Steve Burr’s Harriers will not be the same team who shared the spoils at Kingfield in November – but Hill urged fans not to forget Cards’ recent run heading into Saturday.

Kidderminster have rocketed up the table after losing their first five games of the season.

Burr’s side now occupy the final play-off place, and sit just six points off top spot.

But Hill pointed to the Cards’ recent upturn in fortunes and said: “They are a good side and are arguably as good as any we’ve played this season.

“It will be a very tough game for us because I think they’ve only lost something like two in their last 20 league games.

“They are flying but we’re not going too badly ourselves at the moment so hopefully we’ll get a good result.”

A BRAVE panto star came to the rescue of a real damsel in distress in a Christmas Day drama that could have ended in disaster.

Michael Pickering, 27, who plays the lead in the New Victoria Theatre’s smash hit rendition of Dick Whittington, became a real life hero when he and fellow star Dewayne Jameson Adams, 28, stumbled across a woman lying unconcsious in the canal.

But none of their stage training could have prepared them for what they found.

HEROES - Michael Pickering (left) and Dewayne Jameson Adams

HEROES – Michael Pickering (left) and Dewayne Jameson Adams Picture by: Tony Charters

Michael said: “It was quite a scary situation and the adrenalin kicked in straight away. We could easily have walked past and not found her – it could have been dreadful.”

The pair were walking back to Michael’s digs in Horsell after grabbing some dinner in the town centre.

As they crossed the canal at the bridge near the Lightbox they heard a faint cry for help.

Michael went on: “There was a bit of confusion when we first heard the call. We knew something wasn’t right and it was only after we’d taken another 10 paces that we agreed to go back and make sure everything was all right.”

With understandable caution the duo left the main road and made their way towards the source of the distress call.

Dewayne added: “We thought we were going to get mugged. At this time of year you never know what is going to happen, we couldn’t see anything but we knew we had to at least check.”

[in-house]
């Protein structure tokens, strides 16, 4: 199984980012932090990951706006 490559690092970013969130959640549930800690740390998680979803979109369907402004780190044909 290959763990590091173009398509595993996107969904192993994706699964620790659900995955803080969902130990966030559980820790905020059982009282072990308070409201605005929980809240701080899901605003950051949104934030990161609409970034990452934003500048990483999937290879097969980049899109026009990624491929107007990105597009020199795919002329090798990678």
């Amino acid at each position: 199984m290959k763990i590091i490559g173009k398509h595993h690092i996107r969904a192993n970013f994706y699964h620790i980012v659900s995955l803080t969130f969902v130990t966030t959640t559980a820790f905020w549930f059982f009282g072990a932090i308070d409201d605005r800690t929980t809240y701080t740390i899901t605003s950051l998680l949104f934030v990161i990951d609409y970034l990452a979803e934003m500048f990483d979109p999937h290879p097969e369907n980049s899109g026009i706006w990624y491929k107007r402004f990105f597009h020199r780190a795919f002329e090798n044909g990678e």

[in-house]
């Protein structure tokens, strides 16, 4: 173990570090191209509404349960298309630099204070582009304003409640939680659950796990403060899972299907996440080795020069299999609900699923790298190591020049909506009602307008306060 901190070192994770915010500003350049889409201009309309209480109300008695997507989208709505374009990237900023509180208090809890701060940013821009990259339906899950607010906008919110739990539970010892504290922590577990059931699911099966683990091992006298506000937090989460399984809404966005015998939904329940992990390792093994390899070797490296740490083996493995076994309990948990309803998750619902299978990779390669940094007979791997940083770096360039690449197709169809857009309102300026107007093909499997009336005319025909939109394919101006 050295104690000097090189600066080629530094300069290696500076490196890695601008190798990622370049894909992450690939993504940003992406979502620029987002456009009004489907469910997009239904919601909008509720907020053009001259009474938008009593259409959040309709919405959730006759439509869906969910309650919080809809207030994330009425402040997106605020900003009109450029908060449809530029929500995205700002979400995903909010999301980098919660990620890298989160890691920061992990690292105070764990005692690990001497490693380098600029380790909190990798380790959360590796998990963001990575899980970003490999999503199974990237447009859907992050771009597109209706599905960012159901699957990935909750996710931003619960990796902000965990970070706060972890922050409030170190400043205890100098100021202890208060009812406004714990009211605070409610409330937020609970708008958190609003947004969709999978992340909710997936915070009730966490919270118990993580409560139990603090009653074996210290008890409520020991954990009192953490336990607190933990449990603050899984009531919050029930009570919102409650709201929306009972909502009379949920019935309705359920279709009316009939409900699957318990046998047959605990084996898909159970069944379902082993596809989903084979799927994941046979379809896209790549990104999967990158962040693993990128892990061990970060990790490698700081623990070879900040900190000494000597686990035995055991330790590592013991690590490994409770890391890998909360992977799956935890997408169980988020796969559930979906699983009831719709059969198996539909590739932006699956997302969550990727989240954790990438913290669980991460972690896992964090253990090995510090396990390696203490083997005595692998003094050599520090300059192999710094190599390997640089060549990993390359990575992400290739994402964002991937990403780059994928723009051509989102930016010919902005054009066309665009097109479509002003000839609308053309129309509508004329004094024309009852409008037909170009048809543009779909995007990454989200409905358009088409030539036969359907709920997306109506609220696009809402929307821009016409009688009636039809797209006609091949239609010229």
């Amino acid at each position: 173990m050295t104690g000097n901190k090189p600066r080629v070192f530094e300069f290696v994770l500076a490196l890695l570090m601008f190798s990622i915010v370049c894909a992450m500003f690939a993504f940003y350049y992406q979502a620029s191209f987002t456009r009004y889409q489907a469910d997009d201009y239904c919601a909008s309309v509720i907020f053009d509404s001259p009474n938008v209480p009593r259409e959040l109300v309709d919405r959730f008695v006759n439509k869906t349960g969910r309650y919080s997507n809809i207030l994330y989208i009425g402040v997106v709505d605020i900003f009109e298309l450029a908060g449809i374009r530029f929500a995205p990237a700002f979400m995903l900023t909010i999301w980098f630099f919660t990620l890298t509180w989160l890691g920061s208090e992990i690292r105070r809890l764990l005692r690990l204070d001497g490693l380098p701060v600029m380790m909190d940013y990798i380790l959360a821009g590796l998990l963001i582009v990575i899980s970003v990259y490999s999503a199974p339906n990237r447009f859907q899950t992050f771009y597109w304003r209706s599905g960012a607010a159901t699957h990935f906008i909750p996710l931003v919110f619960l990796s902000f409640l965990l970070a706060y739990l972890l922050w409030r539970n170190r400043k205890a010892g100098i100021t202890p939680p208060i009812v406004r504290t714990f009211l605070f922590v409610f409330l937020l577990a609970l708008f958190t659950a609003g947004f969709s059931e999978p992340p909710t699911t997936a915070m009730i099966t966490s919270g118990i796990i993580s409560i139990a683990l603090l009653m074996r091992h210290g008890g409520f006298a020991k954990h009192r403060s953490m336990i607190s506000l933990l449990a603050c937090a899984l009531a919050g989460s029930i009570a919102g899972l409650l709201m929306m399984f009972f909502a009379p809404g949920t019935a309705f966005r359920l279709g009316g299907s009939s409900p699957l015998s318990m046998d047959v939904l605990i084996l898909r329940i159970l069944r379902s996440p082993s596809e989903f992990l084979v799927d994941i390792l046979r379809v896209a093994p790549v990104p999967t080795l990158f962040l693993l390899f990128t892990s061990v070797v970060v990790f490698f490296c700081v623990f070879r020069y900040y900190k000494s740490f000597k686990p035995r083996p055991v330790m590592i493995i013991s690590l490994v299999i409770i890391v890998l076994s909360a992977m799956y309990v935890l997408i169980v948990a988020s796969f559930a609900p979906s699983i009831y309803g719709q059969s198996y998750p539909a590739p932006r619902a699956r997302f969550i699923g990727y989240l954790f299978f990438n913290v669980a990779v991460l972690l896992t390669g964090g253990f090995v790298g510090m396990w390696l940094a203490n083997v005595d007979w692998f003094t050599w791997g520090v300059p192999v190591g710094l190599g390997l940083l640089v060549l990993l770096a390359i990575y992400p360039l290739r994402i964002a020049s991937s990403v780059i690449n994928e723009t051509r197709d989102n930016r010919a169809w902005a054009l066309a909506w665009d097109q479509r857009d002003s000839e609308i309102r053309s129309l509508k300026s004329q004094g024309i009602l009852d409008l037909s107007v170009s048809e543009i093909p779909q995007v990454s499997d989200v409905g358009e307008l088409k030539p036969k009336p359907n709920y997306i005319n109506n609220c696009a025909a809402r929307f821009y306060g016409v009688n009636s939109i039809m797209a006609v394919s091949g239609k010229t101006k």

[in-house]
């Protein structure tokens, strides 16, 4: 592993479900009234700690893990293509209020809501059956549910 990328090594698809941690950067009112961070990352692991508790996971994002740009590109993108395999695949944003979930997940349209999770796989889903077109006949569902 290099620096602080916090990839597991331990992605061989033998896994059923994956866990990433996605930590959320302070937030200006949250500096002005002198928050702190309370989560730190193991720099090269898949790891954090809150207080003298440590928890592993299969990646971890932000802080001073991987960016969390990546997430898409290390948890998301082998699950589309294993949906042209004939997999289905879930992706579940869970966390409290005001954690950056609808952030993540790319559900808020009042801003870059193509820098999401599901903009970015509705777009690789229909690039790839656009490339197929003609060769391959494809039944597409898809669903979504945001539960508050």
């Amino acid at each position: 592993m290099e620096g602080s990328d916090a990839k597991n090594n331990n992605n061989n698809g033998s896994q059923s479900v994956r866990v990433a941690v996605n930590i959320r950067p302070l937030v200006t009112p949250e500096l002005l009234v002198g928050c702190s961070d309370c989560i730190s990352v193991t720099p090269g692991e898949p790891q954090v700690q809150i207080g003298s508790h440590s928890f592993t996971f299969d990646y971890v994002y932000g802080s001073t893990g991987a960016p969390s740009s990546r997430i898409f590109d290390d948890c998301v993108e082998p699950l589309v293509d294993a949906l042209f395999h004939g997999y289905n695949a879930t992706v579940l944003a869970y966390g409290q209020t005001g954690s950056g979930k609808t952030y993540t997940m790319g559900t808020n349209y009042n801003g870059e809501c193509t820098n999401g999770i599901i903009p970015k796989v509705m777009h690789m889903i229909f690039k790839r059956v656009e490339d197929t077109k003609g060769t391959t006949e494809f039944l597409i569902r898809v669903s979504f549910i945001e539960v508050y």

On the towpath they found a very anxious man who claimed his friend had fallen into the canal. Without hesitation the pair began scanning the edge of the water and the banks for the woman.

Dewayne said: “I had to use the light from my phone to find her and that’s when we saw her lying face down, up to her waist in the water.

“The woman was unconscious and we had no idea how long she had been there.” Dewayne, part of the Dick Whittington ensemble, immediately ordered the man to call 999.

But the pair were not out of the woods yet. Michael and Dewayne made sure the woman did not sink any further into the murky waters but their rescue soon hit a snag.

“We had no time to waste but we couldn’t move her because there was no way of telling if she was injured,” said Michael. Eventually the woman, named only as Debbie, came around and confirmed that she was fit enough to be moved.

The heroes slid down to the water’s edge, pulled the woman from the freezing canal and safeguarded the victim until an ambulance arrived eight minutes later.

Dewayne said: “The fact that both of us were there was a blessing.

“There is no way either of us could have pulled her away from the canal without the other.”

The modest pair even played down their festive heroics. Dewayne said: “We were never just going to walk on – that’s not my mentality. I’m just happy and grateful we were there to help.”

And Michael added: “It’s not a situation you ever want to find yourself in and, for me, it was a case of the right place, right time, with the right two people.”

Woking 1
Stockport County 0

ADAM DOYLE glanced home an 85th-minute winner as Cards made it back-to-back victories and clean sheets in the Blue Square Premier.

The defender’s header five minutes from time kept Garry Hill’s men on the road to recovery, ensuring they followed up the midweek victory at Lincoln with another three points.

Brett Williams could have put Woking in control as early as the second minute but a rasping drive cannoned back off the underside of the bar.

WINNER – Adam Doyle celebrates his late goal against Stockport County

The Reading loanee then blazed well over with the goal at his mercy and it looked as if the Cards, for all their productivity in the final third, would fail to find the crucial goal.

But with time ticking away Doyle popped up to lift his side back into the top half of the table.

Hill said: “We are starting to realise that we have to do the ugly side of the game.

“We’ve had to work hard and sort a few things out this week but I’m well chuffed.

“It was a result we thoroughly deserved – I don’t think any club at any level can come off a result like we did last Saturday and get the two results that we’ve got.”

Pick up Thursday’s News & Mail for full reaction and report.

 

BUSINESS people were told there was “a remarkable story” evolving in Woking following the town centre refurbishment.